A Maidstone 3/4 Size Violin. ReferencešŸŽµ

Two videos have been made of this antique (late 19th /early 20th century) Saxony (German) 3/4 size student violin played by my neighbour, violin teacher and professional violinist, Ursula Kathryn Donnelly.

Video 1

Video 2

Ursula Donnelly writes that this particular violin she has played and reviewed for me is:

A very decent quality 3/4 size violin, perfect for a classical violin student looking for a more sophisticated instrument than your standard Stentor.

The tone is muted, clear and sweet. It’s not too harsh on the ear on the high end. The action is high without being too high. The lower end can produce a warm, full sound as well which balances the sweetness of the top end nicely.

This violin can hold its own in some of the more advanced grades – especially Baroque music. I would recommend this violin to a student who loves baroque music and wants an instrument that can handle Bach and Vivaldi. The high action makes it very easy to play fast semi-quavers on and the clarity of the tone really sings through whilst tackling these faster passages of music.

What’s more, the high quality Wittner fine tuners make it very easy for the student to fine tune the strings. This makes it very easy for an intermediate level student who is not so confident with tuning pegs to tune themselves.

Ursula Kathryn Donnelly.

As a parent of violin students over a period of more than 40 years, and latterly as a violin restorer, I know this is one of those very nice 3/4 size Maidstone (Murdoch) violins that music teachers and others “in the know” have been recommending to their students for well over 100 years. This solid, robust, lovely little instrument reminds me of the violin my youngest daughter learned to play on at The Bishops Palace in Maidstone some 46-47 years ago. It has a lovely rich dark brown colour that reminds me of a shiny conker and the lovely old violins that were played when I was a schoolboy in the 1960’s.

Some writers and dealers will tell you that all Maidstone violins are the same. They are wrong.

I have several Maidstone violins in my collection and they differ hugely. These violins were ordered and imported into the UK by The Murdoch Violin Company in the late 19th and first half of the 20th centuries.. Some were then exported to the USA. They are made mostly in Saxony, but some are reputed to have been made in what was then Czechoslovakia and possibly even France during the First World War. So far, I have found three different types of original label in these violins and each label reveals the decade/s when the violins were made.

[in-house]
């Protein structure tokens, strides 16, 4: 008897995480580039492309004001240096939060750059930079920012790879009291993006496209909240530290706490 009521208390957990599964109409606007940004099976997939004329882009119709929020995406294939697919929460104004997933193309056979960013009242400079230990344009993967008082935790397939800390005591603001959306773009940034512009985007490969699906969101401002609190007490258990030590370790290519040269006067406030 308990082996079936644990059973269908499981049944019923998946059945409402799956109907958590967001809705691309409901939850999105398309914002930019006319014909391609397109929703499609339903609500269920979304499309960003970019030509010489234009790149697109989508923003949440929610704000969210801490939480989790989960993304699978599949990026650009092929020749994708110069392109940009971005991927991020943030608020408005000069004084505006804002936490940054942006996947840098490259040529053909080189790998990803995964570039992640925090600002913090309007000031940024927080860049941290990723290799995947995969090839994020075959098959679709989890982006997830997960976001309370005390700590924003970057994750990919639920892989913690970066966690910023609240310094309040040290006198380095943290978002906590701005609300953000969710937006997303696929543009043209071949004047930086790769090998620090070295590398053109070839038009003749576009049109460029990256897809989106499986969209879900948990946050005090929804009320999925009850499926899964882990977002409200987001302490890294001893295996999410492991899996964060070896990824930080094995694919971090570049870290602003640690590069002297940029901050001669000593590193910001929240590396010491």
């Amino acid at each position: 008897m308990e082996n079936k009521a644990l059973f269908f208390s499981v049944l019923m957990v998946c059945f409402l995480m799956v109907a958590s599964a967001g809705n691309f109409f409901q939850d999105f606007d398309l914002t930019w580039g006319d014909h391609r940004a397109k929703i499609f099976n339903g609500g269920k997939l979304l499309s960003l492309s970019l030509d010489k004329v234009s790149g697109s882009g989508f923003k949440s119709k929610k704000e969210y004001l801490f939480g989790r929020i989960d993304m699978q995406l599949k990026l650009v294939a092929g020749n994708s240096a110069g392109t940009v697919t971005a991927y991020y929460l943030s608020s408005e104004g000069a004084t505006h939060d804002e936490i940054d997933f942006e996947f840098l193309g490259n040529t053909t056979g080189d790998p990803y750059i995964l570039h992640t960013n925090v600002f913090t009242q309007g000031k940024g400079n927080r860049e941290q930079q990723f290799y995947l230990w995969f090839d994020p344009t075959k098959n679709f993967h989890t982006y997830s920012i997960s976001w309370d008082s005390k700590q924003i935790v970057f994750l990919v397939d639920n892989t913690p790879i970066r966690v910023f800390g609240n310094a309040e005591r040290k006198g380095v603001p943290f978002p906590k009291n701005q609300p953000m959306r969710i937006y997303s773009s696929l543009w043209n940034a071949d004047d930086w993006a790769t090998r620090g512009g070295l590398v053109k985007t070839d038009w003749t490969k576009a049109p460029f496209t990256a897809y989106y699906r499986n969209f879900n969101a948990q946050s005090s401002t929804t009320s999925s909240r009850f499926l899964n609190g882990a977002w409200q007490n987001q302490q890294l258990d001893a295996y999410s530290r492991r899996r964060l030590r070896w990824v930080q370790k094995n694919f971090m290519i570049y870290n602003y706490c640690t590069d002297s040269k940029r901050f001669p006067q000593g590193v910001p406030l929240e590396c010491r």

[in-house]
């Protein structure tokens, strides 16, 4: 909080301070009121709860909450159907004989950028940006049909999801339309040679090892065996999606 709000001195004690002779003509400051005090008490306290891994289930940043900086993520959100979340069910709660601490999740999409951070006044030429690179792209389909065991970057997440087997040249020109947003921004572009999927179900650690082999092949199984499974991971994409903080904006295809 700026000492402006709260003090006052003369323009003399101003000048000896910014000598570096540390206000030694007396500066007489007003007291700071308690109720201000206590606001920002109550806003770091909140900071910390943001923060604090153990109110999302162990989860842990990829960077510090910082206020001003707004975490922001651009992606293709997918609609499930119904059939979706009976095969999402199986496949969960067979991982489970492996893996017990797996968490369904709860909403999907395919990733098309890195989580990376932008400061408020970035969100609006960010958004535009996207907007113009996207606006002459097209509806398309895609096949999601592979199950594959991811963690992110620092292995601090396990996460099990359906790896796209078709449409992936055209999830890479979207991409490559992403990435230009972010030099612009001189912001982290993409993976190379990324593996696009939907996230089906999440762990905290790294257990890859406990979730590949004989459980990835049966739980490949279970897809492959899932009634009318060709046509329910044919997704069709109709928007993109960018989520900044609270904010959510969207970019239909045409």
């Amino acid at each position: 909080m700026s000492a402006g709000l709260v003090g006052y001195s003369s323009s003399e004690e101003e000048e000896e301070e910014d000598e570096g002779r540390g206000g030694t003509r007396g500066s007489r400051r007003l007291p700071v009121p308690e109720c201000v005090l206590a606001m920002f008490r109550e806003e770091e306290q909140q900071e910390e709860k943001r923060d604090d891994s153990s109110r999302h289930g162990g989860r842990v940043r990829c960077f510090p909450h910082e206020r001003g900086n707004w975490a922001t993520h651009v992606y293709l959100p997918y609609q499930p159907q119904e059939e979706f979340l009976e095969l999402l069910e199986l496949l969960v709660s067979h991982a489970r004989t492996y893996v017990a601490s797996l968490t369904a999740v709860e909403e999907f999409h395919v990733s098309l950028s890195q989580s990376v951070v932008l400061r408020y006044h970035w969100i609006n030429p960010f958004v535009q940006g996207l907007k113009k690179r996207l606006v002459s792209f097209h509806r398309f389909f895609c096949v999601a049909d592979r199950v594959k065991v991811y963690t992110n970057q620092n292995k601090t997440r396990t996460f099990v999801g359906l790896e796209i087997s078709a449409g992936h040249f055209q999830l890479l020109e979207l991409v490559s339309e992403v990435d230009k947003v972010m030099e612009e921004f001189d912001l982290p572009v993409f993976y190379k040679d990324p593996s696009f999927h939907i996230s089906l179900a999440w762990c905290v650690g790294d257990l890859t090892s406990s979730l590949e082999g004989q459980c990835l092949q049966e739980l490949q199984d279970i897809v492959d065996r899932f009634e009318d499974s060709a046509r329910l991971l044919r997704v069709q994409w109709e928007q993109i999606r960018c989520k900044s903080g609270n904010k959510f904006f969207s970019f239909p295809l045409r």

If you wish to learn more of the story of the Maidstone violins there is a good article to begin with HERE.

When I got this great little student violin, I set about improving it with a set of Dominant strings and then cutting a Teller Bridge, which I then tuned to suit the violin. Finally, the sound post was moved closer to the bridge to improve the violin’s projection and brighten the sound just a little more.

This violin is ready to play and enjoy right out of the case. I highly recommend this particular instrument for a dedicated student who needs their playing confidence building with a very user friendly, dependable, characterful, and competent instrument. From the teacher and parent point of view, I would agree with the violin teacher Ursula Donnelly that It is most certainly far better to listen too than a standard Stentor and other entry level modern student violins.

This post is also available as a podcast HERE



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